Like little chemical factories
Bacteria are minute organisms invisible to the naked eye. There are
many different types of bacteria and they are probably the most diverse
group of organisms on the planet each like a little chemical
factory. Very few species are pathogenic (disease-causing). Those that
are harmful can be divided into two basic types; Gram-negative and
Gram-positive. This simple grouping is based on a staining technique in
which Gram-negative bacteria stain red, while the Gram-positives stain
blue because of differences in the cell-wall structure.
using Gram differential staining method
Stained Gram-positive bacteria viewed at high
Stained Gram-negative bacteria viewed at high
Most bacterial fish pathogens, such as Aeromonas, Pseudomonas,
Vibrio, Flavobacterium and Cytophaga are Gram-negative
bacteria. These are the bacteria that are usually involved with
bacterial disease such as ulcers, fin rot, acute septicaemia and
bacterial gill disease. Less common pathogens are Mycobacterium and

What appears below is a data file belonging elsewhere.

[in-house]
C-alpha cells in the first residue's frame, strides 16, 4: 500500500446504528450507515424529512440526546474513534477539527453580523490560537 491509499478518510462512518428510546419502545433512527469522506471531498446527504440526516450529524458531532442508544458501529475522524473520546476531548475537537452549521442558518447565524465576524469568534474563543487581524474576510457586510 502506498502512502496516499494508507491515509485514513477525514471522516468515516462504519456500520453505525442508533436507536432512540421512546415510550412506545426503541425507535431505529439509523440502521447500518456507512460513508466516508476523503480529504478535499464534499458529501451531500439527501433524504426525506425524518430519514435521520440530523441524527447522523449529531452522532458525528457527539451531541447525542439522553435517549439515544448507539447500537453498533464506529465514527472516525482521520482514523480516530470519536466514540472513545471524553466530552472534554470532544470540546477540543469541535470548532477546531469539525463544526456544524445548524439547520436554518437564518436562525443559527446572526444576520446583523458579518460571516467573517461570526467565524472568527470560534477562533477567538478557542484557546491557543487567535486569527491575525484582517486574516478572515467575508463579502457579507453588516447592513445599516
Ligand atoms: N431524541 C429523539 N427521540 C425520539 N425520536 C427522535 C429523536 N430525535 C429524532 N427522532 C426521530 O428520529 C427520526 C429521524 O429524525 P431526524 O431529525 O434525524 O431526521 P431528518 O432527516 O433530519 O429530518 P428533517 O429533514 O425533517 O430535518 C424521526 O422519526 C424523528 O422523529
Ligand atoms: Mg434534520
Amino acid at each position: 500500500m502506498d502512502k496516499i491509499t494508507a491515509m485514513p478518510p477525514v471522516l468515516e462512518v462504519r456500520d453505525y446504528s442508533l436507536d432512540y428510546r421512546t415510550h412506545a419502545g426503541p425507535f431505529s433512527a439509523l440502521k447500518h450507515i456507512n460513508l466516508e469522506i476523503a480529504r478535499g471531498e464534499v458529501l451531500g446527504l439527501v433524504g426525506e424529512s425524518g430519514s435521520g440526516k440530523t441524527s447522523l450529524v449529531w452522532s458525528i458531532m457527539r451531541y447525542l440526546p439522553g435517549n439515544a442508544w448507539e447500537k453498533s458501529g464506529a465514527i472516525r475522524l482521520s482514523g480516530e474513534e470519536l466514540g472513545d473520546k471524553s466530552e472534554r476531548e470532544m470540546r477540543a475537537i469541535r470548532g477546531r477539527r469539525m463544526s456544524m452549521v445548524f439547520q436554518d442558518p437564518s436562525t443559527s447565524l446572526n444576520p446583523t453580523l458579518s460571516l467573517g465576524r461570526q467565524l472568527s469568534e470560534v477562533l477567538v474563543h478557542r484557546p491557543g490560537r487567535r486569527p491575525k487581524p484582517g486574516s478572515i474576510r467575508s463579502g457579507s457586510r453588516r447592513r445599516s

Norcardia sp. which cause chronic granulomas (or abscesses).
How do bacteria cause disease?
Although they are incredible small most pathogenic bacteria have
tremendous reproductive potential. They simple divide in two and once
each half has re-grown sufficiently they divide again. Under ideal
conditions the reproductive cycle can be as little as 20 - 30 minutes,
which means that just one bacterium can multiple to several million
within 24-hours or so!
As I have said, bacteria are like little chemical factories. Some
bacteria produce toxins that are excreted into the blood and tissues of
the host. Other bacteria, particularly the Gram-negatives do not secrete
a soluble toxin but make an endotoxin that is liberated when the cell
dies and disintegrates. These endotoxins are usually lipopolysaccharide
structural components of the bacterial cell-wall (specifically the lipid
A portion). In addition to toxins the virulence of many bacteria is
partly due to the production of extracellular enzymes, which attack
healthy fish cells.
So although tiny, the net effect of millions of bacteria can quickly
overwhelm the defences of the fish host which is why early treatment
is so vital if the fish is to survive.
How do antibiotics work?
Antibiotics are chemical substances produced by microorganisms that
either destroy (bactericidal) or
inhibit the growth of other microorganisms (bacteriostatic).
Antibiotics can be either broad spectrum,
which means that they are active against a wide range of
microorganisms both good and bad. Narrow